Autism Research: March 21, 2014 Week in Review

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Anti-anxiety medications help autism brain, research suggests

 A new study conducted by the University of Washington has found that low doses of drugs used to treat anxiety symptoms can help ‘re-balance’ the brains of children with autism. Dr. Catterall and his team found that the imbalance between the excitatory and inhibitory neurons that characterizes autism could be corrected partially with small doses of drugs used to treat symptoms like anxiety and seizures. Published in the prestigious journal Neuron, the study might be a breakthrough for treating the core developmental problems that afflict children having autism.  The group of drugs called ‘benzodiazepines’ was found to restore the altered balance between the inhibitory and excitatory neurons in mice brains.  The team of researchers is hopeful in this discovery helping correct repetitive behaviors and social skills that make autism a challenge for parents.

Group CBT helps reduce depression, stress in youngsters with ASD, study reveals

The value of group therapy has long been used for psychological disorders. Now, a study has shown that group sessions of cognitive behavioural therapy or CBT have high potential in reducing the symptoms of stress, depression, etc in youngsters having autism spectrum disorders. Published in the Journal of Autism and Development Disorders,  the study was headed by J. McGillivray and evaluated 32 adolescents ranging from 15 to 25 years.  The study adapted the CBT for a group setting to treat anxiety, depression and stress symptoms for people on the autism spectrum and found significant reduction in the symptoms of stress and depression although the anxiety related symptoms remained unchanged. The benefits of the group therapy were maintained when the participants were evaluated again at 3 and 9 months follow ups.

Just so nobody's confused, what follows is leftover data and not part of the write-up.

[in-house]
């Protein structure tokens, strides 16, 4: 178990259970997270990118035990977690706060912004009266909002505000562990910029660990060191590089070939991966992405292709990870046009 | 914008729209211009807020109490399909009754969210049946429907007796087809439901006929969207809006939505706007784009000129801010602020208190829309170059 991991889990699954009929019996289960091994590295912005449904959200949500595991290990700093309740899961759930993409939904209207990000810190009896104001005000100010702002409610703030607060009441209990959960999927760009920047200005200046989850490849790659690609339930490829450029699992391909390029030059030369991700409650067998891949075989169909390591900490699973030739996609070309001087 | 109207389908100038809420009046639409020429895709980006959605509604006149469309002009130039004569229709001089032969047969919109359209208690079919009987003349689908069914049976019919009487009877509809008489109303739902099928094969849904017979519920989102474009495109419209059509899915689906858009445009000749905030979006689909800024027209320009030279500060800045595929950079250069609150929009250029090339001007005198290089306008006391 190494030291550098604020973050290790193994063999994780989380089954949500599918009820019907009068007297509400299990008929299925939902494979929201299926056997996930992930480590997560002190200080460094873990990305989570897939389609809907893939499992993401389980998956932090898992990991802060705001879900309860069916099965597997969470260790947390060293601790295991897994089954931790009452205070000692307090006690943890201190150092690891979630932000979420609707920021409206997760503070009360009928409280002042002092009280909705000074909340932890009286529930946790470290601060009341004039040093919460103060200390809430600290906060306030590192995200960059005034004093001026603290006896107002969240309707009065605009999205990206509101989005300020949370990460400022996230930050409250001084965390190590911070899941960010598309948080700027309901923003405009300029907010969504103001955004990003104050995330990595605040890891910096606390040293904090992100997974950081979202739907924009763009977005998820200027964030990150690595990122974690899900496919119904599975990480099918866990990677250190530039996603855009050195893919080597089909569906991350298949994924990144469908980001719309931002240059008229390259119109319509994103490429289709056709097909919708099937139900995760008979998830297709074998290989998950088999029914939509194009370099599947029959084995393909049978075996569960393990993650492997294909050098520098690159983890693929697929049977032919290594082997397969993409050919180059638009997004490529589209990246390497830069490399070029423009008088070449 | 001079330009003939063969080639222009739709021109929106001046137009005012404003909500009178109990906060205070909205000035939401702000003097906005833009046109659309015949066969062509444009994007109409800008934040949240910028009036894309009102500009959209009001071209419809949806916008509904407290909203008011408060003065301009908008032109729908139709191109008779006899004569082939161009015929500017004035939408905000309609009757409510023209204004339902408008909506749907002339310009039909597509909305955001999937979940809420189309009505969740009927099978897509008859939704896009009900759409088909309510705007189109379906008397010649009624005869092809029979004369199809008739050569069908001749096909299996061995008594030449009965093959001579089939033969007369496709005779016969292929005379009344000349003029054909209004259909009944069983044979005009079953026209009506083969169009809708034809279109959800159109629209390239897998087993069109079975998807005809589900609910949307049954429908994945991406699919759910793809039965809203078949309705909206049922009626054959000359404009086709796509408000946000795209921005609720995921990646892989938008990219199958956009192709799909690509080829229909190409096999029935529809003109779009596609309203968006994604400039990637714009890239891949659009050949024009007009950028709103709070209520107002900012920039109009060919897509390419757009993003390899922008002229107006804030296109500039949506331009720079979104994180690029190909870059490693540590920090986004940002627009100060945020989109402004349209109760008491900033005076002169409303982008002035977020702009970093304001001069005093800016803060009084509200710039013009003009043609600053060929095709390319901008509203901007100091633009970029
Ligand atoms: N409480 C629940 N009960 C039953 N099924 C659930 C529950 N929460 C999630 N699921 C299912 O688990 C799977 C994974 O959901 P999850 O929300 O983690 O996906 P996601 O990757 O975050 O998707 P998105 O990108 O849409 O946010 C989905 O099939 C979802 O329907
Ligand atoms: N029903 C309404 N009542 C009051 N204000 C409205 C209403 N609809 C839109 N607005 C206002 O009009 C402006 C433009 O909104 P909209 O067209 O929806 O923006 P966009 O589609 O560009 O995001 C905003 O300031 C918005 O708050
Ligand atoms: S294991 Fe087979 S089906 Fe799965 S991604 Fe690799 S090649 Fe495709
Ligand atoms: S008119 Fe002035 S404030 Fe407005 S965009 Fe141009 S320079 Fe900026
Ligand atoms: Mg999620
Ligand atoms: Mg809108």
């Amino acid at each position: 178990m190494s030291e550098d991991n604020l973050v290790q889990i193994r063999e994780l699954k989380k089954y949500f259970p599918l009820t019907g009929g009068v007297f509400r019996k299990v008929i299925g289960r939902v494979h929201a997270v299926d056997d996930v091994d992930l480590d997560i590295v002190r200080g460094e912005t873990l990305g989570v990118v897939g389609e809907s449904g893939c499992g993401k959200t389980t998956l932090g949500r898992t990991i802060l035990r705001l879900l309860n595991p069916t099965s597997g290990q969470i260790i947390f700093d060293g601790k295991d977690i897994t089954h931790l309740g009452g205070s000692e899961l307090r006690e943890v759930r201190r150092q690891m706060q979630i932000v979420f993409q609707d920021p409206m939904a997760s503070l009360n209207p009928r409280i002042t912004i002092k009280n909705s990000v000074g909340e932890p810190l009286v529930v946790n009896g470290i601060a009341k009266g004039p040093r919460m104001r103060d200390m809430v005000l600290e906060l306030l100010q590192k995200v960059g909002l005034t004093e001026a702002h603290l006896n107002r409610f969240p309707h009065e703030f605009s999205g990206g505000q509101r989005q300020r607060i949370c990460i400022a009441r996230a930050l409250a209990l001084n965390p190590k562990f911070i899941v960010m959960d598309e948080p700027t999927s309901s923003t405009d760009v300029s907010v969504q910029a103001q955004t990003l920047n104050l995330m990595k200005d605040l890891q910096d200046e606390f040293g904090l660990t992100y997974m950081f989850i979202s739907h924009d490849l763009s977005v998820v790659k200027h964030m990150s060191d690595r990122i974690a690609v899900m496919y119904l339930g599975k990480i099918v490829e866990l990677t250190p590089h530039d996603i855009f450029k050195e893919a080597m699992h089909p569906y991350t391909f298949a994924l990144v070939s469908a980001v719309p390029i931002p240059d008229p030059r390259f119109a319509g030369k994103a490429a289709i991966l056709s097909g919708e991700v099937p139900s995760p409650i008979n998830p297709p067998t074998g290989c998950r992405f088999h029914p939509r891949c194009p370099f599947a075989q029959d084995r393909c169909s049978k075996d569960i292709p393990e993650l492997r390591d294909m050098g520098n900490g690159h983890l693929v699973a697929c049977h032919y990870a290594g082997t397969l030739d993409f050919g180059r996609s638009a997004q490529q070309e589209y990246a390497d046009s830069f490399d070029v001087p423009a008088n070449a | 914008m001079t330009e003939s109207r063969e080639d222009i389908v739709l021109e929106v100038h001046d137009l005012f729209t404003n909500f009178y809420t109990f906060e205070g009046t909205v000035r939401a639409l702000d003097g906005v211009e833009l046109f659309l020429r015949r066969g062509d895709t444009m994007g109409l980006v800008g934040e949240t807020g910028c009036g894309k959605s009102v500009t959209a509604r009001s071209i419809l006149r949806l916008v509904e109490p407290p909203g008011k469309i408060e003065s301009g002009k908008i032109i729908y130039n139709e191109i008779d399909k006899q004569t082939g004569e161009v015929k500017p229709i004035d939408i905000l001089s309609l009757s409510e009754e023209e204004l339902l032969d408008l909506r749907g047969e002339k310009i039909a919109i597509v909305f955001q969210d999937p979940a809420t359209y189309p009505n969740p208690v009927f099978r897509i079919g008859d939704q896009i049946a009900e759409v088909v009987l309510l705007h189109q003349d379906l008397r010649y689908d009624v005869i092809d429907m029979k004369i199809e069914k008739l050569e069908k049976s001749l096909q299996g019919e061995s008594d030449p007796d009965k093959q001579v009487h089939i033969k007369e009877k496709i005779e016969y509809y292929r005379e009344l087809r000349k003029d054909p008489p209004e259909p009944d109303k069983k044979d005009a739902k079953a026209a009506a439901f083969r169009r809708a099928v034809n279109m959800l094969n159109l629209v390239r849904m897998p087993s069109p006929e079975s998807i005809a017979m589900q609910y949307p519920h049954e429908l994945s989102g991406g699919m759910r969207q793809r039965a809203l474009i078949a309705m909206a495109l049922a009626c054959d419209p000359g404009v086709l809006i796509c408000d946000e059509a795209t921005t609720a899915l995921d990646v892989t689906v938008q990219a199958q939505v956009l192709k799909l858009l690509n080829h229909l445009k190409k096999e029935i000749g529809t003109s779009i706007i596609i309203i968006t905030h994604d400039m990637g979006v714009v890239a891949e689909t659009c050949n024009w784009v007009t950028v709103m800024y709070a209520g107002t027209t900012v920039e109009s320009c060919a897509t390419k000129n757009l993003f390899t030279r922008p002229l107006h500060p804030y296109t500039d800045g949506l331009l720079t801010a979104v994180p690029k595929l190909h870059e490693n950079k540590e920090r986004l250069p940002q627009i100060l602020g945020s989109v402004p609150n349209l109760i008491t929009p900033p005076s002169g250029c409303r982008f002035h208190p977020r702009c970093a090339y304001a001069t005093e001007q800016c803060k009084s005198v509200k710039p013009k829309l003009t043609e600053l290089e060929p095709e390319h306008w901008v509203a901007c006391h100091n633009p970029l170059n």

Soy and seizures linked in autism, study suggests

Scientist Cara Westmark and her team from the University of Wisconsin Madison have found elevated rates of seizures in children suffering from autism who were raised on infant formulas having soy protein instead of milk protein. The study also found that the seizures were seen more in the female population of the study group compared to males. The study will help understand the relation and impact of food on neurodevelopmental disorders like autism and might pave way for therapeutic research to help control such conditions. The research was published in the journal PLOS ONE last week.

 Is your toddler repetitive? Could be autism. Study warns.

The Journal of Child Psychiatry and Psychology published a new paper that will make each parent sit up and observe their child’s behavior. The study published by lead researcher Joseph Piven found that children demonstrating repetitive behaviors like flapping hands, spinning, etc by their first birthday are four times more likely to have autism than children who don’t do such repetitive actions. The study adds weight to the theory that repetitive behaviors might be a red flag sign for autism that all parents should watch out for. The study conducted at University of North Carolina at Chapel Hill sends mixed signals as repetitive actions like babbling syllables and wiggling arms are often the first developmental milestones that children show.  Distinguishing them from behaviors that point towards autism might need sharper observation and definitely more research.

Other News of Interest:

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Dr. Rachita Narsaria, M.D. About Dr. Rachita Narsaria, M.D.

Dr. Rachita Narsaria is an physician with a passion for prose. Armed with an MD in Internal Medicine, she juggles between clinics and writing. When medicine gets overwhelming, poetry is her escape. Her maiden venture, Spellbound Inc., is a culmination of years of experience in creative writing.